Amid tension between the U.S. and Israel over Iran's nuclear ambitions, an official Israeli government twitter account linked Tuesday to an article criticizing President Obama for "failing to put Israel at ease."
"Israeli official: Obama doesn't give us same sense Clinton did that he'll be there if things go bad - Times of #Israel," the official Twitter feed of the Israeli government press office posted.
The Times of Israel article in question quotes an anonymous government official saying, "President Clinton made us feel like he had our back [at Camp David]. When we made concessions that were greater than anything an Israeli government had ever offered, we felt he'd be there if things went bad. Would he have been there? I don't know. But it felt that way, and it put us in a different frame of mind. President Obama doesn't give us the same sense that he'd be there."
The tweet came on the same day that Obama issued a stern warning to Iran before the U.N. General Assembly that the U.S. will "do what we must" to prevent it from obtaining a nuclear weapon and that the time for diplomacy is "not unlimited."
Obama, however, stopped short of drawing "red lines" that Iran cannot cross if it wants to avoid an American military response, as Netanyahu has demanded. Instead of ultimatums, the Obama administration has supported diplomatic negotiations and sanctions as the best approach to deter Iran from developing a nuclear weapon.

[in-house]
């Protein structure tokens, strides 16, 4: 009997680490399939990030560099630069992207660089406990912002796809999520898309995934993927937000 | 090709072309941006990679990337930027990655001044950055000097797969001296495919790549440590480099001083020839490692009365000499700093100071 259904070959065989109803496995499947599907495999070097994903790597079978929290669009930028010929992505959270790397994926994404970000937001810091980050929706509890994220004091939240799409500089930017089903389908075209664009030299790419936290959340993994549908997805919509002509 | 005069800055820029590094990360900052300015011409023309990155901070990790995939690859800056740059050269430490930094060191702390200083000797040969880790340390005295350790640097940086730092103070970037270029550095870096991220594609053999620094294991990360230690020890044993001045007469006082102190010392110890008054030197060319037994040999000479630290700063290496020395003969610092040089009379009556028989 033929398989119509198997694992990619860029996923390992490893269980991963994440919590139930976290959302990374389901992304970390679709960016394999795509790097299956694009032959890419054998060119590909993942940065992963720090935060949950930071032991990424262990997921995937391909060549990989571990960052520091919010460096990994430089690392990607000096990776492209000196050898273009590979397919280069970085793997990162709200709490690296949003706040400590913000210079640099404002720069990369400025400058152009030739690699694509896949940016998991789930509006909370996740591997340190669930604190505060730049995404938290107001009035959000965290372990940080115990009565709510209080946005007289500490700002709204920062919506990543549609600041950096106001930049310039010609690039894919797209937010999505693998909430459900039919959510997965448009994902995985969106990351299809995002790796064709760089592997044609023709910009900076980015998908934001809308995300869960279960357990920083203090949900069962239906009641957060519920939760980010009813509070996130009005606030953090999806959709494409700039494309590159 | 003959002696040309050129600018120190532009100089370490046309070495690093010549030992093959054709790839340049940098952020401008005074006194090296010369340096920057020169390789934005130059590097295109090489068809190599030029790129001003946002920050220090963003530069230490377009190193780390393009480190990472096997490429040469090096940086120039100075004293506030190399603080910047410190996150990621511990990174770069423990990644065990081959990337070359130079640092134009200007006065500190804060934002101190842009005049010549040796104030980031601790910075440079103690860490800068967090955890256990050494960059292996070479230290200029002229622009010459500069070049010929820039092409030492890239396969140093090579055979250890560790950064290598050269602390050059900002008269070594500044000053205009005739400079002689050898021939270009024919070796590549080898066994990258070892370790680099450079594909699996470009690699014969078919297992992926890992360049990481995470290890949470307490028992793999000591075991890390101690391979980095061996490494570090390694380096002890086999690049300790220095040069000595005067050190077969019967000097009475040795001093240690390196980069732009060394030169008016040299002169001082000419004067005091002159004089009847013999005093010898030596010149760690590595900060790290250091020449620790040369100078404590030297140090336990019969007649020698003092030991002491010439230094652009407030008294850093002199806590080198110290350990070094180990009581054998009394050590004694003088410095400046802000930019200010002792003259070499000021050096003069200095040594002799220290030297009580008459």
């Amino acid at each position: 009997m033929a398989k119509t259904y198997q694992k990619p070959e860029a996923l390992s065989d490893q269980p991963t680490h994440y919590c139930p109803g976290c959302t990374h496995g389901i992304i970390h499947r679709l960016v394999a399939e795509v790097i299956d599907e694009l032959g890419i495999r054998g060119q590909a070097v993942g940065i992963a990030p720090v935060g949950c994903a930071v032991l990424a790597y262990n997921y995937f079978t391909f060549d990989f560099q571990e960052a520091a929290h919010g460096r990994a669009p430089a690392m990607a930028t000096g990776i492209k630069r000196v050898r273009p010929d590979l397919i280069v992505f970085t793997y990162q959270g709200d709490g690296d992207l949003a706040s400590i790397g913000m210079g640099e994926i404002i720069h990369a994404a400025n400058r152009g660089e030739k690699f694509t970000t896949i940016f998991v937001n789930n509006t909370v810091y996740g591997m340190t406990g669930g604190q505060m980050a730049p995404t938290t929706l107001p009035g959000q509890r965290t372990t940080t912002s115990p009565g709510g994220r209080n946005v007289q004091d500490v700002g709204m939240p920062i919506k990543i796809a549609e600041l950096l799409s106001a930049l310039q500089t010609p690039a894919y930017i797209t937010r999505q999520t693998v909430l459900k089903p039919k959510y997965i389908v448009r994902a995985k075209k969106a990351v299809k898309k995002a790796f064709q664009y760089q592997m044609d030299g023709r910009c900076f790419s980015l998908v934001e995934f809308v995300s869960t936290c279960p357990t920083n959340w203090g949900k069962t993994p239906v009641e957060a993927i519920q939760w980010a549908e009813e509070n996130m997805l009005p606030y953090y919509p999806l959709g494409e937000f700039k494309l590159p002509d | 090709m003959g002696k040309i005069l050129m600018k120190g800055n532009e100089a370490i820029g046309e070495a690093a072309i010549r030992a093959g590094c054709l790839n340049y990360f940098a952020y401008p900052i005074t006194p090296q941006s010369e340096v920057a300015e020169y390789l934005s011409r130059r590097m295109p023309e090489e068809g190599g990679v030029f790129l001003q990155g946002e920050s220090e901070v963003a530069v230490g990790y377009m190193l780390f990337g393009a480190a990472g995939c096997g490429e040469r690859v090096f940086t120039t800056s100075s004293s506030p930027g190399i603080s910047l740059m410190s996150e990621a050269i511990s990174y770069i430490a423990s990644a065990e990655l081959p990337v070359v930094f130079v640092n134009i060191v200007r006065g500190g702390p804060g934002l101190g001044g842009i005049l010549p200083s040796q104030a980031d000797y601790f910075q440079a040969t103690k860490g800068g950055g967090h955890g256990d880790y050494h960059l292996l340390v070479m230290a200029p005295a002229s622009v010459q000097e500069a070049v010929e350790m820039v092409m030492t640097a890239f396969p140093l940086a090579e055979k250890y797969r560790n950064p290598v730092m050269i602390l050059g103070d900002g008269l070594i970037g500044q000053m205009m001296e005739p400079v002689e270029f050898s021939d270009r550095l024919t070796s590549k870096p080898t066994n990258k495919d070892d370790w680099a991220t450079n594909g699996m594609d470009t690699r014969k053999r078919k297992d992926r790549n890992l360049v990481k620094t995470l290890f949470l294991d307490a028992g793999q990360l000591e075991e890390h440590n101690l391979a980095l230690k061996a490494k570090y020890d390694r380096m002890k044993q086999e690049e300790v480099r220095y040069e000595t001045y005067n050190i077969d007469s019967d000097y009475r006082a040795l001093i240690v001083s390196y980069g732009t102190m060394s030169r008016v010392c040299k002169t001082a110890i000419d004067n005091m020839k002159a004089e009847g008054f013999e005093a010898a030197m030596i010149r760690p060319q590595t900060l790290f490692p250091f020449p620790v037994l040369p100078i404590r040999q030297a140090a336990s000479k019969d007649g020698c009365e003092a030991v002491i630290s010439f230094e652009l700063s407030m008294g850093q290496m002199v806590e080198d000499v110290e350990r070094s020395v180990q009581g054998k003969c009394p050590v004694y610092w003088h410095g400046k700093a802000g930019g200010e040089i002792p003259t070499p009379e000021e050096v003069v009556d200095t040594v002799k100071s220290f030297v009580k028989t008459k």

"We've been very clear about certain red lines and our national security interests," the president told The Des Moines Register in an interview Tuesday. "We're not going to be able to control every aspect [of Middle East conflicts]…. What we can make sure of is our core interests are protected and that in our interactions with these countries that we're always upholding our core ideals and our core values."
Obama has come under fire for not meeting with Israeli Prime Minister Benjamin Netanyahu while he is in the U.S. for the U.N. General Assembly this week, citing scheduling conflicts.
"The president has met with and spent time on the phone with Prime Minister Netanyahu more than with any leader since he took office," White House Press Secretary Jay Carney told reporters when asked why Obama is not making time to meet with Netanyahu. "That is reflective of the importance of and the closeness of the relationship between the United States and Israel, the importance of and the priority that the president places on America's support for Israel's security."
"That cooperation and deep partnership continues every day. And the president had a very constructive conversation with Prime Minister Netanyahu recently and I'm sure he will in the future," he said.